Autologous Adipose Stem Cell Therapy for Arthritis

 

Autologous adipose-derived stem cells are being used in clinical practice now. Regenerative medicine has brought hope to many who have suffered from arthritis and not responded to other treatments. From 2013 to 2015, 54 million adults in the U.S. had doctor-diagnosed arthritis, which translates to around 22% of people. The most common type of arthritis is osteoarthritis, but other types include rheumatoid arthritis, gout, and fibromyalgia. By 2040, around 78 million people in America are going to have arthritis.

How Stem Cells Treat Arthritis

Arthritis affects 1 in 25 working-aged people in America. Around half of people with arthritis have some type of activity limitations. Adults with arthritis are around 2.5 times more likely to have one or more falls during the previous 12 months compared to people without arthritis. Stem cells are used to repair, heal, and regenerate damaged or arthritic tissues, cartilage, and joints. The role of stem cells in arthritis treatment involves joint preservation and prevention of further degeneration.

The gristle of the joint surface is a barrier to arthritis. Once this layer of tissue becomes damaged, the joint can progress to arthritis, which causes stiffness, pain, and loss of function. Stem cell therapy is used to regenerate the gristle layer. This procedure preserves the hip and knee joint function and also treats avascular necrosis (dead bone tissue).

How Stem Cells are Collected

The adipose stem cell therapy procedure is one outpatient, so you go home the same day. The physician and staff are board-certified, with special training in regenerative medicine. Because you receive “twilight anesthesia,” you will have little memory of the procedure. The total procedure time is around 5 hours and includes the following steps:

  • Harvest – To obtain the adipose stem cells, the doctor injects/numbs the treatment area using an anesthetic. A small incision is made and a cannula is inserted. The adipose tissue is removed via gentle suction and collected in a special canister.
  • Separation – Around 200 milliliters of adipose tissues is processed in the laboratory. The stromal vascular fraction (SVF) contains the adult stem cells, and this material is separated from fat cells using advanced protocols.
  • Isolation – The adult stem cells and other progenitor cells are isolated from SVF using advanced multi-filtration techniques. Once isolated, the stem cells are added to the patient’s platelet-rich plasma (PRP), and sometimes activated with a low light laser.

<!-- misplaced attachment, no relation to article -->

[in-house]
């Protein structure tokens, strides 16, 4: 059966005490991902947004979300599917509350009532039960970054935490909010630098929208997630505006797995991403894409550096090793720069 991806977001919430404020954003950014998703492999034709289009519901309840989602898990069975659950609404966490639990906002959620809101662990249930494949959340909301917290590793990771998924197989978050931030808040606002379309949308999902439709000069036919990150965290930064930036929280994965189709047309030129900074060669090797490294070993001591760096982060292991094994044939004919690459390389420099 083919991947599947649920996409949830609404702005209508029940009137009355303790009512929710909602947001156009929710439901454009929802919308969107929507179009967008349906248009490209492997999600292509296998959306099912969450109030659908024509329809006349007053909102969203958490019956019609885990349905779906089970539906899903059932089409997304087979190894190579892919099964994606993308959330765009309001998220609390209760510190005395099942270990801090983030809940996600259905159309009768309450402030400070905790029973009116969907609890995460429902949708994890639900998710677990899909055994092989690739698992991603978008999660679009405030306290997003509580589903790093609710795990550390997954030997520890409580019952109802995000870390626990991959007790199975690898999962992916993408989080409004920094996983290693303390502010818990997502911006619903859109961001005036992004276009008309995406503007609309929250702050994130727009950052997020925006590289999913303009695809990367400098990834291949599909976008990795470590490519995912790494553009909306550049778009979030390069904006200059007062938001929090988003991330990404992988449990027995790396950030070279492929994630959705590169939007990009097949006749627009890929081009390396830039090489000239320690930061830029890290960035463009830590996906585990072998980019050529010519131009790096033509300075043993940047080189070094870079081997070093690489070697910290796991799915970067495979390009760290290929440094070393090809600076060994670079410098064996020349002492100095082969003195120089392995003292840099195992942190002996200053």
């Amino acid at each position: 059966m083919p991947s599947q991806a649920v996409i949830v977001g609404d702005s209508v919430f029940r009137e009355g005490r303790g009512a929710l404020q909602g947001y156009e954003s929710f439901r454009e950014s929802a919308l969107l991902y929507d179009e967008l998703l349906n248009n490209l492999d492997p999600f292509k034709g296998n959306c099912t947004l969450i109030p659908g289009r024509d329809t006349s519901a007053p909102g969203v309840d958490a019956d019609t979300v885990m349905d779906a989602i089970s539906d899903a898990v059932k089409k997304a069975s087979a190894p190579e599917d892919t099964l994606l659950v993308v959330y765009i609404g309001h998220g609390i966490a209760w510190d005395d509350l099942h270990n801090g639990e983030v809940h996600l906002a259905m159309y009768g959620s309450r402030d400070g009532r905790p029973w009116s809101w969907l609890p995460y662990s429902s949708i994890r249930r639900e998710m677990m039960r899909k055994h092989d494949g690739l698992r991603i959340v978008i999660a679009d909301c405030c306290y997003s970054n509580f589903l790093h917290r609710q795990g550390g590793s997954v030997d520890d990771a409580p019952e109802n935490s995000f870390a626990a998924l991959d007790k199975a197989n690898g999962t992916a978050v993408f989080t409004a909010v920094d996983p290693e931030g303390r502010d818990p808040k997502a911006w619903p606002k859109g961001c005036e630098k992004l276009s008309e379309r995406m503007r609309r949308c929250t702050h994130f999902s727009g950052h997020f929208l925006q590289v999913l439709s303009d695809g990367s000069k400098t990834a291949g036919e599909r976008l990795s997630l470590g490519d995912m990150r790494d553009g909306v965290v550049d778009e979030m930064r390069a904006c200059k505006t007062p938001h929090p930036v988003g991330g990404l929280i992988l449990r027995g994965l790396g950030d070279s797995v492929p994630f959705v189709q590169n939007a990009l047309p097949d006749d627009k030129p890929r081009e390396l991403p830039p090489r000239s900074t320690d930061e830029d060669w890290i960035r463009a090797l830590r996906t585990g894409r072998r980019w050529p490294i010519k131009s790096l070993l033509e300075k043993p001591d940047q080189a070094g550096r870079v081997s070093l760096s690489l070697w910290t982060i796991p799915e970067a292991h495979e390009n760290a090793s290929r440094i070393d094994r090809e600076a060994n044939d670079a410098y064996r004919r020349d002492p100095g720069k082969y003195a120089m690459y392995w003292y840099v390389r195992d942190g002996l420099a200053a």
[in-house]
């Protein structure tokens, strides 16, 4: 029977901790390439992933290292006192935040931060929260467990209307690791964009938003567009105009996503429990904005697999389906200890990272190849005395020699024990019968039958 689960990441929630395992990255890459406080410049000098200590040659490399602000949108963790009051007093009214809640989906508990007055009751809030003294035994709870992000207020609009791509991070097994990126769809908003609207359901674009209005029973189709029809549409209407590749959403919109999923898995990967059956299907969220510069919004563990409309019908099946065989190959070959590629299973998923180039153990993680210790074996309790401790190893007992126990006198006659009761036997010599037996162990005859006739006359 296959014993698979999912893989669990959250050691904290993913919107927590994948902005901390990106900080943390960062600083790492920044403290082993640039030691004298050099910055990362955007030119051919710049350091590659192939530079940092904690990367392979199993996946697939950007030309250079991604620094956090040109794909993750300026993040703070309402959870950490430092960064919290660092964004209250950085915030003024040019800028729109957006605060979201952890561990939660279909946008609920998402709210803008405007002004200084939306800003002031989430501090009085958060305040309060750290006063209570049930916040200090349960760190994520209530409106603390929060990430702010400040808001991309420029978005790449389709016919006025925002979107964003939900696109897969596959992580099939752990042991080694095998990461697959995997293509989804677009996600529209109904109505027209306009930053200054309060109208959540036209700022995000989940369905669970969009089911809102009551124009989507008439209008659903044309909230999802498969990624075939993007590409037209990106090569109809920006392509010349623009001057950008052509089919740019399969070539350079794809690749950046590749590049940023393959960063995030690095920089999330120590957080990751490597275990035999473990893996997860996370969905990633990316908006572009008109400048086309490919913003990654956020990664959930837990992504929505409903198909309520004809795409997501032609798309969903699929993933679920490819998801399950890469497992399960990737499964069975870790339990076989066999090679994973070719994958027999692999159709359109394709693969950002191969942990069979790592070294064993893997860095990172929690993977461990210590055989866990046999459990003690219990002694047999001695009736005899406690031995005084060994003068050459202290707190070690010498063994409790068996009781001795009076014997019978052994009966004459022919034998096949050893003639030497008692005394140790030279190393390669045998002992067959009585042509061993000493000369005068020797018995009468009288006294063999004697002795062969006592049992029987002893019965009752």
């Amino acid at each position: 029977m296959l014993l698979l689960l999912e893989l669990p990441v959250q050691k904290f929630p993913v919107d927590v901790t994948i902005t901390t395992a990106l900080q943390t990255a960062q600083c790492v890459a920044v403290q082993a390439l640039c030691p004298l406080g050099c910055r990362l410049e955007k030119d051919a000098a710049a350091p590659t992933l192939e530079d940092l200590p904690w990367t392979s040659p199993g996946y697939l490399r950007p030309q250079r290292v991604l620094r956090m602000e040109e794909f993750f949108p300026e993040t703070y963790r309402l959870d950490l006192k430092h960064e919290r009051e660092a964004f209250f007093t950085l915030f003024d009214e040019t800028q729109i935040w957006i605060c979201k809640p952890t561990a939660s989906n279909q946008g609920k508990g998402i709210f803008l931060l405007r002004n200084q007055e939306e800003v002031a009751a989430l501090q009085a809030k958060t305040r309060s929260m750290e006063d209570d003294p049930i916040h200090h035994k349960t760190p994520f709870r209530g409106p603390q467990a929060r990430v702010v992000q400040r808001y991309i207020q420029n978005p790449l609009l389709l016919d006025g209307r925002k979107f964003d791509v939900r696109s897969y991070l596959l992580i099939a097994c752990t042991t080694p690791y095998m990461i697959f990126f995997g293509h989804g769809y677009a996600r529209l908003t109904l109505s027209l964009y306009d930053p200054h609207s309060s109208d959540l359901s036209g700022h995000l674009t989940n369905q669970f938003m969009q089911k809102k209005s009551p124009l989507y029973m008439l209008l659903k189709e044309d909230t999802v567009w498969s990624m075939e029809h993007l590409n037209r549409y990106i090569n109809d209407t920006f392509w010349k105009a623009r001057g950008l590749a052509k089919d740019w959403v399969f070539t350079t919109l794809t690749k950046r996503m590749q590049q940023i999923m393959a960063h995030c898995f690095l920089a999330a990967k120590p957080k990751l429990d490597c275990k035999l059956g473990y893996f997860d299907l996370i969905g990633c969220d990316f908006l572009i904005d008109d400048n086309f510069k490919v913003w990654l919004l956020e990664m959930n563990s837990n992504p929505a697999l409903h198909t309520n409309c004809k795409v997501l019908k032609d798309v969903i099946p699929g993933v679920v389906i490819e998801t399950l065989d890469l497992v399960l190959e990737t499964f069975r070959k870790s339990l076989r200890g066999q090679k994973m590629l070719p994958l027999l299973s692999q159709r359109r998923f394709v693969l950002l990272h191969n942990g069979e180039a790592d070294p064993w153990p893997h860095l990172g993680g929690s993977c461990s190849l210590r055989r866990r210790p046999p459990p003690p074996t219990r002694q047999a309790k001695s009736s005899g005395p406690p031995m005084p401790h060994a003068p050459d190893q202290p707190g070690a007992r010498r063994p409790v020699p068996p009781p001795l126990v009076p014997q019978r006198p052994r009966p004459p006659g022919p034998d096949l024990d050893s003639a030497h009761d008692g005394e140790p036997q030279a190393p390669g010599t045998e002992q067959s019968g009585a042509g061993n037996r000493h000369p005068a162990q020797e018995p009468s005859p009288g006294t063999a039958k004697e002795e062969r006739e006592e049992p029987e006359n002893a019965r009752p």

• Administration – The activated adipose stem cells are administered to the arthritic joint via injection or during an arthroscopic procedure.

Does Stem Cell Therapy Work?

Biological therapies, such as stem cell injections and platelet-rich plasma (PRP) treatment, have greatly improved patient outcomes. In veterinary medicine, stem cells from autologous stromal vascular fraction (SVF) have an 80% efficacy rate for degenerative conditions. Adipose SVF is comprised of mononuclear SVF. The MSC-like cells in SVF differentiate into osteogenic lineages, which helps with the treatment of arthritis. The adipose-derived stem cells are superior in terms of angiogenesis stimulation and immune modulatory effects.

In a recent study, clinical outcomes were evaluated in patients treated with stem cell therapy before and after a chondrocyte implantation. Clinical symptoms were reported to have improved, and upon histopathological evaluation and magnetic resonance imaging (MRI) scans, new cartilage was detected. In another study, the defect in one patient was repaired at the 12-month follow-up following stem cell transplantation.

Local administration of adult stem cells was studied in patients with osteoarthritis. The researchers examined synovial activation, osteophyte size, and cartilage damage. The researchers concluded that synovial activation was associated with anti-inflammatory and protective effects of joint deposited stem cells, which was demonstrated by low levels synovial markers.

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Resources

  • Centers for Disease Control and Prevention (CDC) (2017). Arthritis-related statistics. Retrieved from: https://www.cdc.gov/arthritis/data_statistics/arthritis-related-stats.htm
  • Rodriguez JP, Murphy MP, Hong S, et al. (2012). Autologous stromal vascular fraction therapy for rheumatoid arthritis: rationale and clinical safety. Int Arch Med, 5(5).
  • Van Dalen S, Ter Huurne M, Roth, J (2014). Treatment efficacy of adipose-derived stem cells in experimental osteoarthritis is driven by high synovial activation and reflected by S100A8/A9 serum levels. Osteoarthritis & Cartilage, 22(8), 1158-1166.

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